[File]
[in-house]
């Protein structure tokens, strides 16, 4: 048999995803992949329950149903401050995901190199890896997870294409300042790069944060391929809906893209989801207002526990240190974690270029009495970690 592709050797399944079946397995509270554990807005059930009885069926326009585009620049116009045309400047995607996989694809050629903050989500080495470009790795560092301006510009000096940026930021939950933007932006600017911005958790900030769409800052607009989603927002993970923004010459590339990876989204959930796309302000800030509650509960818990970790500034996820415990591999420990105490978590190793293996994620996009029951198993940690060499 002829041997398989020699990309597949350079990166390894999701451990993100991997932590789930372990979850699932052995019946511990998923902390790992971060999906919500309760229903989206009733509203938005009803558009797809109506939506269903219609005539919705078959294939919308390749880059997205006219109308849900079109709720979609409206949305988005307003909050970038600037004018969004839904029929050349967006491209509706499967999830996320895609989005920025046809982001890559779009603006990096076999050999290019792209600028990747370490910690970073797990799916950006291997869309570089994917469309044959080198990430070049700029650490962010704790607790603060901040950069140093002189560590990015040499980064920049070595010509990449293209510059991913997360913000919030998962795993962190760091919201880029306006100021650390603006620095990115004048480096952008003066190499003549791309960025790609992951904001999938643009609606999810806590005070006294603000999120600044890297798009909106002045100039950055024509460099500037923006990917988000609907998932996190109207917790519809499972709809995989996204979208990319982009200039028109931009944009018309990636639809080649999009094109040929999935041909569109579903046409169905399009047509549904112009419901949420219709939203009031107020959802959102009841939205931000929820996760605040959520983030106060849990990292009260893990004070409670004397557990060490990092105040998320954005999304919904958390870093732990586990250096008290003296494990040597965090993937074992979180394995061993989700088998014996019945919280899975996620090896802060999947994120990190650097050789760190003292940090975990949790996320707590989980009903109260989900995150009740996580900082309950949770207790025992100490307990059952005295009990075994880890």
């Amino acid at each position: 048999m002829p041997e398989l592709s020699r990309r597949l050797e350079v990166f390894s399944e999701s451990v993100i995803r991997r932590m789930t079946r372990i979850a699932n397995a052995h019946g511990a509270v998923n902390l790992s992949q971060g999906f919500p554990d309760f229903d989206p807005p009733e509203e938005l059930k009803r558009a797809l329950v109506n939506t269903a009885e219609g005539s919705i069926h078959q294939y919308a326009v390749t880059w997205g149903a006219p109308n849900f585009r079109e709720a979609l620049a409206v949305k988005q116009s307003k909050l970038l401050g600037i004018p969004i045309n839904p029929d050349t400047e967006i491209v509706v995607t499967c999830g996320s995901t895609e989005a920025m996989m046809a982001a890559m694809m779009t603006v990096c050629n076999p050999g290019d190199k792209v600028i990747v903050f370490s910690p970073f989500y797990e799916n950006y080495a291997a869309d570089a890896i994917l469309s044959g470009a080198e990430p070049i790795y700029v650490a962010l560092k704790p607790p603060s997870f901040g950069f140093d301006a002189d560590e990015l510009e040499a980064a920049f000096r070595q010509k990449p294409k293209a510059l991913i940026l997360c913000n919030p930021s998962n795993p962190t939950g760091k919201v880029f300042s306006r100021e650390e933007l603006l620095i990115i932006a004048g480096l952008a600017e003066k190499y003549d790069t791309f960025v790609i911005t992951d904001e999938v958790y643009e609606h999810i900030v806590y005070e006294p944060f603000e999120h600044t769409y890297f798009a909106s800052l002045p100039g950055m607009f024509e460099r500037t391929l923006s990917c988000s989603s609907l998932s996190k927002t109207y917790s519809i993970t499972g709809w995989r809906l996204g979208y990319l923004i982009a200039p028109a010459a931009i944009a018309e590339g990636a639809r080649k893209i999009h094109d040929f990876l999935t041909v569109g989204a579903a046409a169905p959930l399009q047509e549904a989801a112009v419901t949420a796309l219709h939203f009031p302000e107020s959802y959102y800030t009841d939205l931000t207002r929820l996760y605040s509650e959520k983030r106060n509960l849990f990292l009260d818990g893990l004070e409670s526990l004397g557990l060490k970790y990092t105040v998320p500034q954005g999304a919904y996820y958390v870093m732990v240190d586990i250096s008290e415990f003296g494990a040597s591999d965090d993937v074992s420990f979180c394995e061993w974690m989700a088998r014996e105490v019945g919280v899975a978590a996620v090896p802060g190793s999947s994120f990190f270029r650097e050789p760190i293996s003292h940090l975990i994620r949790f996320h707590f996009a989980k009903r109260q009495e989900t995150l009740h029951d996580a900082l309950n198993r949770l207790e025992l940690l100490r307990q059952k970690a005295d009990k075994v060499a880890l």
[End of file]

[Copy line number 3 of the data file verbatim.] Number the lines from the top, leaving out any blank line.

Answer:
């Amino acid at each position: 048999m002829p041997e398989l592709s020699r990309r597949l050797e350079v990166f390894s399944e999701s451990v993100i995803r991997r932590m789930t079946r372990i979850a699932n397995a052995h019946g511990a509270v998923n902390l790992s992949q971060g999906f919500p554990d309760f229903d989206p807005p009733e509203e938005l059930k009803r558009a797809l329950v109506n939506t269903a009885e219609g005539s919705i069926h078959q294939y919308a326009v390749t880059w997205g149903a006219p109308n849900f585009r079109e709720a979609l620049a409206v949305k988005q116009s307003k909050l970038l401050g600037i004018p969004i045309n839904p029929d050349t400047e967006i491209v509706v995607t499967c999830g996320s995901t895609e989005a920025m996989m046809a982001a890559m694809m779009t603006v990096c050629n076999p050999g290019d190199k792209v600028i990747v903050f370490s910690p970073f989500y797990e799916n950006y080495a291997a869309d570089a890896i994917l469309s044959g470009a080198e990430p070049i790795y700029v650490a962010l560092k704790p607790p603060s997870f901040g950069f140093d301006a002189d560590e990015l510009e040499a980064a920049f000096r070595q010509k990449p294409k293209a510059l991913i940026l997360c913000n919030p930021s998962n795993p962190t939950g760091k919201v880029f300042s306006r100021e650390e933007l603006l620095i990115i932006a004048g480096l952008a600017e003066k190499y003549d790069t791309f960025v790609i911005t992951d904001e999938v958790y643009e609606h999810i900030v806590y005070e006294p944060f603000e999120h600044t769409y890297f798009a909106s800052l002045p100039g950055m607009f024509e460099r500037t391929l923006s990917c988000s989603s609907l998932s996190k927002t109207y917790s519809i993970t499972g709809w995989r809906l996204g979208y990319l923004i982009a200039p028109a010459a931009i944009a018309e590339g990636a639809r080649k893209i999009h094109d040929f990876l999935t041909v569109g989204a579903a046409a169905p959930l399009q047509e549904a989801a112009v419901t949420a796309l219709h939203f009031p302000e107020s959802y959102y800030t009841d939205l931000t207002r929820l996760y605040s509650e959520k983030r106060n509960l849990f990292l009260d818990g893990l004070e409670s526990l004397g557990l060490k970790y990092t105040v998320p500034q954005g999304a919904y996820y958390v870093m732990v240190d586990i250096s008290e415990f003296g494990a040597s591999d965090d993937v074992s420990f979180c394995e061993w974690m989700a088998r014996e105490v019945g919280v899975a978590a996620v090896p802060g190793s999947s994120f990190f270029r650097e050789p760190i293996s003292h940090l975990i994620r949790f996320h707590f996009a989980k009903r109260q009495e989900t995150l009740h029951d996580a900082l309950n198993r949770l207790e025992l940690l100490r307990q059952k970690a005295d009990k075994v060499a880890l």